As to Thomas and his recalcitrant attitude toward the women's testimony, remember this: his doubt prompts Jesus to return the next week to fortify those who still hide.  What's more, it is Thomas who declares Jesus to be "My Lord, and my God."  Indeed, he is.

     In closing, Moses sang a song for Israel as he and the nation of Israel were saved at their exodus through the sea.  "I will sing to the LORD, for he has triumphed gloriously.  Who is like thee, O LORD, among the gods?  Who is like thee, majestic in holiness, terrible in glorious deeds, doing wonders?"       

     Would that we all could join in this song of triumph in this Easter season.  Would that the risen Jesus continue to breathe peace and the power of the Holy Spirit on the Church.  Would that all the world believe now and forever.  Amen.



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April 15

April 15th.  Tax Day in America.  Hip, Hip, Hooray!  Only, this year, the April 15th deadline has been put off until the 15th of July.  No penalties or interest until then.  Again, Hip, Hip, Hooray!  It's an old and durable truth that the only things certain in life are death and taxes.  My dad told that to my brother and me when we had a newspaper route and we had to file our very first tax return.  That was back in 1965 or so.  For over half a century I've been paying taxes on my income.  I don't know when I realized every stick of gum or tube of BBs or hamburger I bought also came with a state sales tax.  My dad said then, we had to pay the Governor.  I didn't even know who the governor was.  Why was I paying him?  I've stopped wondering what I would buy if I didn't have to pay taxes.  They are the price we pay for living in a democracy.  I'm not intending to be philosophical about whether my taxes are too high or if I'm not in favor of how they are spent.  I have my quibbles.  Everyone does.  To live in The Unites States of America is a great blessing.  To be alive, even in the midst of a pandemic, is better than the alternative.  The future will come and bring with it more taxes and more death.  Remember, those two things are inescapable.  But the future will also bring life and laughter and birthdays and graduations and weddings and the two most exciting words in the English language: PLAY BALL!  Pray let it be so and soon.  Stay safe and keep the safe distance and pay your taxes.



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Ask the Pastor, Holy Saturday

“Ask the Pastor”

        As you might imagine, most of the questions submitted to "ASK THE PASTOR" have been about the pandemic and where is God in all of it.  Some variation of this is on the minds of most of you.  

    One of the more intriguing questions submitted last week concerns Holy Saturday.  What does the church teach us about Holy Saturday?   That's the Saturday just before Easter.  Most Protestants pay little or no attention to the day, as our liturgical practices don't find our bodies in the pews on that Saturday.  When we finish with Friday's lamentations and vacate the sanctuary in silence, we do precious little waiting while the tomb cradles the dead Jesus.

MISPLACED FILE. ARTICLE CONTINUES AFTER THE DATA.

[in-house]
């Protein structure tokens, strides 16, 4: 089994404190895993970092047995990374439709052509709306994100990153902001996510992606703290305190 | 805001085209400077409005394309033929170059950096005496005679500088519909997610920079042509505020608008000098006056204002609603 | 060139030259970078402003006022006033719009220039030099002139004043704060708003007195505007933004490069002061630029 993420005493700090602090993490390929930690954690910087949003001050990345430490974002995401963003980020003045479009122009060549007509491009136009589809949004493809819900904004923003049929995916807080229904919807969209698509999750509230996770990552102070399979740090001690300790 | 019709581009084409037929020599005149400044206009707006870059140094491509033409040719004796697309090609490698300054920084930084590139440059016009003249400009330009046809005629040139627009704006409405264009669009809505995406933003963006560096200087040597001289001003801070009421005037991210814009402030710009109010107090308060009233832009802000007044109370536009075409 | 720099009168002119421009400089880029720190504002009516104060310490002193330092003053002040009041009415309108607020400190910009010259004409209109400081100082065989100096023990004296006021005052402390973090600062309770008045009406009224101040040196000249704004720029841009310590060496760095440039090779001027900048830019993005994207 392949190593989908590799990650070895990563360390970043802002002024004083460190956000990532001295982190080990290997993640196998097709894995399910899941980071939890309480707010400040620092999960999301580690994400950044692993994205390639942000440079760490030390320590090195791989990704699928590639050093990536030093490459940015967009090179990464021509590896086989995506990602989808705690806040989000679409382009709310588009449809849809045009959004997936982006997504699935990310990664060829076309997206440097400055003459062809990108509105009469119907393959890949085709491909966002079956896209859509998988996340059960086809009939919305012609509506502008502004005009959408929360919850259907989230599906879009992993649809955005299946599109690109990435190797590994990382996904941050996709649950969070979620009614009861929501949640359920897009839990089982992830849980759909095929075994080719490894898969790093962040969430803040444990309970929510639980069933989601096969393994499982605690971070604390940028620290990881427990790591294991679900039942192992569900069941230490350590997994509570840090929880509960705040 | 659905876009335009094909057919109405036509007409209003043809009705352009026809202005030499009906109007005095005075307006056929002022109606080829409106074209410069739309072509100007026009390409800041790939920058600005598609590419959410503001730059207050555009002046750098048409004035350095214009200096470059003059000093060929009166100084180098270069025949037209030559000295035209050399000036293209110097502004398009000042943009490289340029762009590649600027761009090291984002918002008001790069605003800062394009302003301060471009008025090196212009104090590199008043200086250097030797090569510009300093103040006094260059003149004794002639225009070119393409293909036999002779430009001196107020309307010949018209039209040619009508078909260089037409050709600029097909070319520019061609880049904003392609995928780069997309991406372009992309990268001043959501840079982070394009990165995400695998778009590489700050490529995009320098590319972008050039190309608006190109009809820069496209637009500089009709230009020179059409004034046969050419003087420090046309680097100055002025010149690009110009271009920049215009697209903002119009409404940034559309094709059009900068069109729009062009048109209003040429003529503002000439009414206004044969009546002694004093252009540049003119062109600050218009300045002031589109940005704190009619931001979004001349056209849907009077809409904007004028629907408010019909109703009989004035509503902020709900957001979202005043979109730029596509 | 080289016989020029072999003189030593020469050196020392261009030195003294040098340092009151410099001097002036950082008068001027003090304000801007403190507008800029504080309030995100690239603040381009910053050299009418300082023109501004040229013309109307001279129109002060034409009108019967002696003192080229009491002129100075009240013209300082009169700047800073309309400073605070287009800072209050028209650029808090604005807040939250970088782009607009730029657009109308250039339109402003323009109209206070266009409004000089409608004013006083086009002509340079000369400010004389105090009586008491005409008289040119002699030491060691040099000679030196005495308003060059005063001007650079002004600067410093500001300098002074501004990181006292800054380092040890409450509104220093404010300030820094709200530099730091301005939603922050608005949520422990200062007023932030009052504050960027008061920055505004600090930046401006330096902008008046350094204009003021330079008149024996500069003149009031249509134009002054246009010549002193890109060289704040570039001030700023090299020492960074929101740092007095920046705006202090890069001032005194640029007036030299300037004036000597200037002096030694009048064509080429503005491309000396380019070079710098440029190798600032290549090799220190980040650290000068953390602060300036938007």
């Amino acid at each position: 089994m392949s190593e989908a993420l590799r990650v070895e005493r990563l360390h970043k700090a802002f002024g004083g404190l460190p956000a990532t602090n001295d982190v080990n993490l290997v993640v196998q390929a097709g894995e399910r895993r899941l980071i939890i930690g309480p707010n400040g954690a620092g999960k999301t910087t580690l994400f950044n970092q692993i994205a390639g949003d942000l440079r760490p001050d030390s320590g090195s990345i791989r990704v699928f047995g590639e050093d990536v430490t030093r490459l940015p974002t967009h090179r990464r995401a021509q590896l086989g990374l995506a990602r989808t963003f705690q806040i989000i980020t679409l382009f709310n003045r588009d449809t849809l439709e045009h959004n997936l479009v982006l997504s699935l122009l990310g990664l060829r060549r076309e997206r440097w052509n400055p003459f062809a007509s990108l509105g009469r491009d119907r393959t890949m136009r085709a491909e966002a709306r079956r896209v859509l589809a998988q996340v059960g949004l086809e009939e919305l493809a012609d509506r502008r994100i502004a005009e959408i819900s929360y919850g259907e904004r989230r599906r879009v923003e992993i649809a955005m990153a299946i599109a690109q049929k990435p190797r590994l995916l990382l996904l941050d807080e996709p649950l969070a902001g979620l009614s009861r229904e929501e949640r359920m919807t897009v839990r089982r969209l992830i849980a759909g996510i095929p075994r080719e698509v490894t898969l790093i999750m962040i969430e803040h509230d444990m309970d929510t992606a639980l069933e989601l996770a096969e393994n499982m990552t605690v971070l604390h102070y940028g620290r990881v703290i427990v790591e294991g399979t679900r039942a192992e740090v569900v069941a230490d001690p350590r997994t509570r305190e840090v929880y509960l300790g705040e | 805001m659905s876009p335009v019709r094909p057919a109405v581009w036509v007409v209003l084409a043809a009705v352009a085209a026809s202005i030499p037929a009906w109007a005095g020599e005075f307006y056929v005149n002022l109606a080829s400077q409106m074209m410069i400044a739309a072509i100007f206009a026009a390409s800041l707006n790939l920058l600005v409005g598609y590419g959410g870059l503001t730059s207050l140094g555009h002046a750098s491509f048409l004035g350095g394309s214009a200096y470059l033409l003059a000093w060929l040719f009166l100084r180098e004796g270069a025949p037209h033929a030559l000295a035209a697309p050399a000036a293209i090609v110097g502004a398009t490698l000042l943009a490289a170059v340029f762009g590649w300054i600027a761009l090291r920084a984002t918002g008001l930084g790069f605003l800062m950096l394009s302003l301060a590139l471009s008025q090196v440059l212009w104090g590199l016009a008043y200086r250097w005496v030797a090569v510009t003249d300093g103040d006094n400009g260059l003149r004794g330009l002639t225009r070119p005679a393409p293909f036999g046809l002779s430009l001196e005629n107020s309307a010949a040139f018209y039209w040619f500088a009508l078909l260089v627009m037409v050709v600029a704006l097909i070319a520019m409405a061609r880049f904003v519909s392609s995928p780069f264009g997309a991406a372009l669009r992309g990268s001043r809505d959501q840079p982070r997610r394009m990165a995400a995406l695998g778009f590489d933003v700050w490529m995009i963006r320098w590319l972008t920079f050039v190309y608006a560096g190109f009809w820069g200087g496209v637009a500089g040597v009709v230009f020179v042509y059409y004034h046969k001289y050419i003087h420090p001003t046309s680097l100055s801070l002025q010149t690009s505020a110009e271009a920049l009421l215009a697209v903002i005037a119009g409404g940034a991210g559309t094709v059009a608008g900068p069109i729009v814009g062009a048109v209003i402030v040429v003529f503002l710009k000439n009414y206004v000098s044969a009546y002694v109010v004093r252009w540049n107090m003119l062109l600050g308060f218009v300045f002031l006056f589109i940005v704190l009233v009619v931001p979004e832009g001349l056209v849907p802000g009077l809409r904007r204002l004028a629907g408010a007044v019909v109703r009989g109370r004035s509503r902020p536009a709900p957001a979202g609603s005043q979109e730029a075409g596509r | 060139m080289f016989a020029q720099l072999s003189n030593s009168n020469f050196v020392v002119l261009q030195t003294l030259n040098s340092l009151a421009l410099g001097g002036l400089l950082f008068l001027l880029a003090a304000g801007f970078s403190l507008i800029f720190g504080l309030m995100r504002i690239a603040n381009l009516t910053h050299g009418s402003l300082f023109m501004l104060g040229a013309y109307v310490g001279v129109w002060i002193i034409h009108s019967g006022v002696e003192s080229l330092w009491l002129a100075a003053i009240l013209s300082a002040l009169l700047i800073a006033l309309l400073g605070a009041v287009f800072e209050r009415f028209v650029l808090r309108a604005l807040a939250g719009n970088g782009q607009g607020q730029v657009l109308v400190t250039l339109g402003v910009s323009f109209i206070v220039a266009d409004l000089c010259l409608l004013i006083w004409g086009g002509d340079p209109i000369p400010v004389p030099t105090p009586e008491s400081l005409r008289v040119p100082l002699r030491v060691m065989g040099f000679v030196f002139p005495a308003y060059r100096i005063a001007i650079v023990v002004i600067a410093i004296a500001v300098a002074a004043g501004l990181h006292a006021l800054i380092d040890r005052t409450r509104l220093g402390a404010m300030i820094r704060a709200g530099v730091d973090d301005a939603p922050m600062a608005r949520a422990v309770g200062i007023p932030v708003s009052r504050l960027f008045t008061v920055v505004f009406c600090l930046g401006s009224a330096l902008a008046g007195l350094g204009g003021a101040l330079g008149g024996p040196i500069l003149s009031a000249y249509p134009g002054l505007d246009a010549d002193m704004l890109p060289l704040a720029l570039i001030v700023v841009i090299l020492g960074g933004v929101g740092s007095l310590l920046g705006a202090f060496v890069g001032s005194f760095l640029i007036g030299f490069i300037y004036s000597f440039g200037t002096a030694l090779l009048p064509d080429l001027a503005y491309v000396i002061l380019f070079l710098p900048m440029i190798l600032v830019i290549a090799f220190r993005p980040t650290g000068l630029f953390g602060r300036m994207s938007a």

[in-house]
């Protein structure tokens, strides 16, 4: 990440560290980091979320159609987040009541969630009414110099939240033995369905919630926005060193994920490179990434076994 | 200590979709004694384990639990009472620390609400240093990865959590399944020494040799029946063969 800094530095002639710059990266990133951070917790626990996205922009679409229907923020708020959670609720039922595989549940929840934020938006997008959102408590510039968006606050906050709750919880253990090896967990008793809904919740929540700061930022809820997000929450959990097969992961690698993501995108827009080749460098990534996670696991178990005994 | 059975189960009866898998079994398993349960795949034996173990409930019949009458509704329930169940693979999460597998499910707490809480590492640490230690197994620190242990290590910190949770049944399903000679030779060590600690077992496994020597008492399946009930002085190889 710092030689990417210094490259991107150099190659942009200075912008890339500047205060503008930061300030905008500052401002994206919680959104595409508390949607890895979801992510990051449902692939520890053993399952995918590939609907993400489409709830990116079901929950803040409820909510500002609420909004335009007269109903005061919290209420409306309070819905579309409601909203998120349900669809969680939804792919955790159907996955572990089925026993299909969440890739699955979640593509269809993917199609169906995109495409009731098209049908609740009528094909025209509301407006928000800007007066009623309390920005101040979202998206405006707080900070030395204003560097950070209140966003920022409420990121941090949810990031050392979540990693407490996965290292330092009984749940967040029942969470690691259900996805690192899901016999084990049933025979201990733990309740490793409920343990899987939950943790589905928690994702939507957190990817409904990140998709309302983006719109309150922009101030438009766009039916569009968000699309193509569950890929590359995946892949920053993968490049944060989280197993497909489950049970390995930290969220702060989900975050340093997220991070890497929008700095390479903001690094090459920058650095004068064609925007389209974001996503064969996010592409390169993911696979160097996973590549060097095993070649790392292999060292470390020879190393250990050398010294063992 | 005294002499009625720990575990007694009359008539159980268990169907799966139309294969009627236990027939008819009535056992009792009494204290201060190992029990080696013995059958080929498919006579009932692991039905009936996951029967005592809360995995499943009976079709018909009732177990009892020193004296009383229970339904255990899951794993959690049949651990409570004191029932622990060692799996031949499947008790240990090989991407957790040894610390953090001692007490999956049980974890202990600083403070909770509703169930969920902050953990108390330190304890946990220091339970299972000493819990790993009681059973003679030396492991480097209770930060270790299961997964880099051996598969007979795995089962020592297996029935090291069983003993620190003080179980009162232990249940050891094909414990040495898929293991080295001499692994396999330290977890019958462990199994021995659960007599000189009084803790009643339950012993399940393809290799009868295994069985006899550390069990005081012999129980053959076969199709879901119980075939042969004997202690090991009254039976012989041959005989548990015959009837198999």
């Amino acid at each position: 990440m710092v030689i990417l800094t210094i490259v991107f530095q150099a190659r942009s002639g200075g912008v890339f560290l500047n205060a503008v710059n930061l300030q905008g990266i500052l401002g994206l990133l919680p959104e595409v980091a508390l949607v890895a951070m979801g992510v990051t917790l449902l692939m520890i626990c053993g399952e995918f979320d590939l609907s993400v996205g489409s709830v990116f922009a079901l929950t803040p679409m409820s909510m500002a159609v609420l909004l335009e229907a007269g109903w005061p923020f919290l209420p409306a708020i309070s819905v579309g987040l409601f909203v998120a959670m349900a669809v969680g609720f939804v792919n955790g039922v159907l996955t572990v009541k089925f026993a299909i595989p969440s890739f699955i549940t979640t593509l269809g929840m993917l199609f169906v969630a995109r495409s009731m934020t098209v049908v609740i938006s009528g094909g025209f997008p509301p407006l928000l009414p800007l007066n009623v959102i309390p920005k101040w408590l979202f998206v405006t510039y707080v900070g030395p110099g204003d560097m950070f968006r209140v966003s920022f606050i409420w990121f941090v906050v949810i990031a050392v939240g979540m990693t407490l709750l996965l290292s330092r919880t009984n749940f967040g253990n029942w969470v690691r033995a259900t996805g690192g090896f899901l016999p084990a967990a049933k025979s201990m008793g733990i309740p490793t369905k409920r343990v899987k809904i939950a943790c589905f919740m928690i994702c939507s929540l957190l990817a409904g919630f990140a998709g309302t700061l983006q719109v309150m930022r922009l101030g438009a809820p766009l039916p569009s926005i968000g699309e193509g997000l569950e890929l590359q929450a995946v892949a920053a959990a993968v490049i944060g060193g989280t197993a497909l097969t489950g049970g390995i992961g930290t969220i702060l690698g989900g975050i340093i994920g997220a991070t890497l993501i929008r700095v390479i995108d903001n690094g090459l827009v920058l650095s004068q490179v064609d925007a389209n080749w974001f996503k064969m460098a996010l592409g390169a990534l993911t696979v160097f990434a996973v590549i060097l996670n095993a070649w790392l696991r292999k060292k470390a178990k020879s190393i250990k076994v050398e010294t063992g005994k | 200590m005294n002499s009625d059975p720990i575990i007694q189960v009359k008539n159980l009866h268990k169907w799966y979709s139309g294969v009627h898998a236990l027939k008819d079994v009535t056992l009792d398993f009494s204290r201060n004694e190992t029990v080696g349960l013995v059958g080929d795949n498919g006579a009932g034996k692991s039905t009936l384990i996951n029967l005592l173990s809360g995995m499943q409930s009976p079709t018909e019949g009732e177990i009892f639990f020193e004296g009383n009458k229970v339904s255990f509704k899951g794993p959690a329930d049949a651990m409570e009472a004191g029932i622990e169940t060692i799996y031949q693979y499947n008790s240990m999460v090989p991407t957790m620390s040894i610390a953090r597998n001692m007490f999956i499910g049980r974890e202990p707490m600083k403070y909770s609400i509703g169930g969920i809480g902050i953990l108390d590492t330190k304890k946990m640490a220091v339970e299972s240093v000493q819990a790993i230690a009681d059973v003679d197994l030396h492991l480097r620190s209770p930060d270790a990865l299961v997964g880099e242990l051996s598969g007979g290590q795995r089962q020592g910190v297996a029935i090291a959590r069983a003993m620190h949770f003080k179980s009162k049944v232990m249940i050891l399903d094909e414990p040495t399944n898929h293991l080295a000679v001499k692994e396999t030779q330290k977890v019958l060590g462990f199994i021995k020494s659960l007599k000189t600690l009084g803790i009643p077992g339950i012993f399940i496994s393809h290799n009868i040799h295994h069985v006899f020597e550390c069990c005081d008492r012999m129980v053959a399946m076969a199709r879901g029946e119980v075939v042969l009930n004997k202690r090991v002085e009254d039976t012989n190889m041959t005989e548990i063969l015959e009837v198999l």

Holy Saturday becomes a time for us to prepare a feast.  There's ham or pork roast to prepare; potatoes to peal and bread to bake.  Easter dresses and hats are made ready for Sunrise Service.  Eggs are painted and hidden with candy of every assortment.  This most holy of Saturdays isn't restful.  It's filled with stress making sure we get ready and do what has to be done.

     Holy Saturday is the Sabbath.  We are commanded to remember it to keep it holy.  Well, we're not very remember-ful, if that's even a word.  We're too busy with other things so Easter will be properly observed.

     Holy Saturday has a rich and sober set of traditions for its observance.  Its fundamental architecture is silence.  Absence.  Even emptiness.  After all, the Savior of the world is not resting.  He's dead.  And we think to be busy is the most appropriate way to keep this one very special Sabbath holy?  Perhaps not.

     The Holiness of this Sabbath is remembered by submission; by turning our busy-ness into a focus on what Jesus has done and what we trust God will be doing,  We wait.  God acts.  

     No tomb is more holy than the one that protects the Lamb of God it his deathly repose.  Our Orthodox sisters and brothers have as part of their ancient liturgy a reminder that Hell groans for having received the one born of Mary.  His descending to the dead redeems all he touches and captive souls are set free.  Hell laments the loss of its power over the dead.  

     Again, we wait and hope in the silence of this Holy Saturday.  God is at work in the silence and for that we will raise our voices in glorious triumph when the sun rises with the Risen Son.



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Easter Meditation

TEXTS:  Jeremiah 31: 1-6

               Matthew 28: 1-10

     Hallelujah!  God has not forgotten his faithfulness.  God has not turned away!  God has not been thwarted by death!  This great and glorious news needs to be heard and proclaimed across the fruited plain!  From ocean to ocean; from the highest mountain top to the deepest valley!  All of creation has reason to rejoice!  Every generation of the Church sings one hymn of thanksgiving!  

     Jesus Christ is risen today!  By God's hand and according to his will, the crucifixion death meant to silence Jesus has been rendered impotent.  The sealed tomb meant to hide and hold a dead body has been invaded by God's Holy Spirit.  Now empty, the tomb bears witness to the God who stands in triumph over all to declare in Jesus of Nazareth: "I am the resurrection and the life!"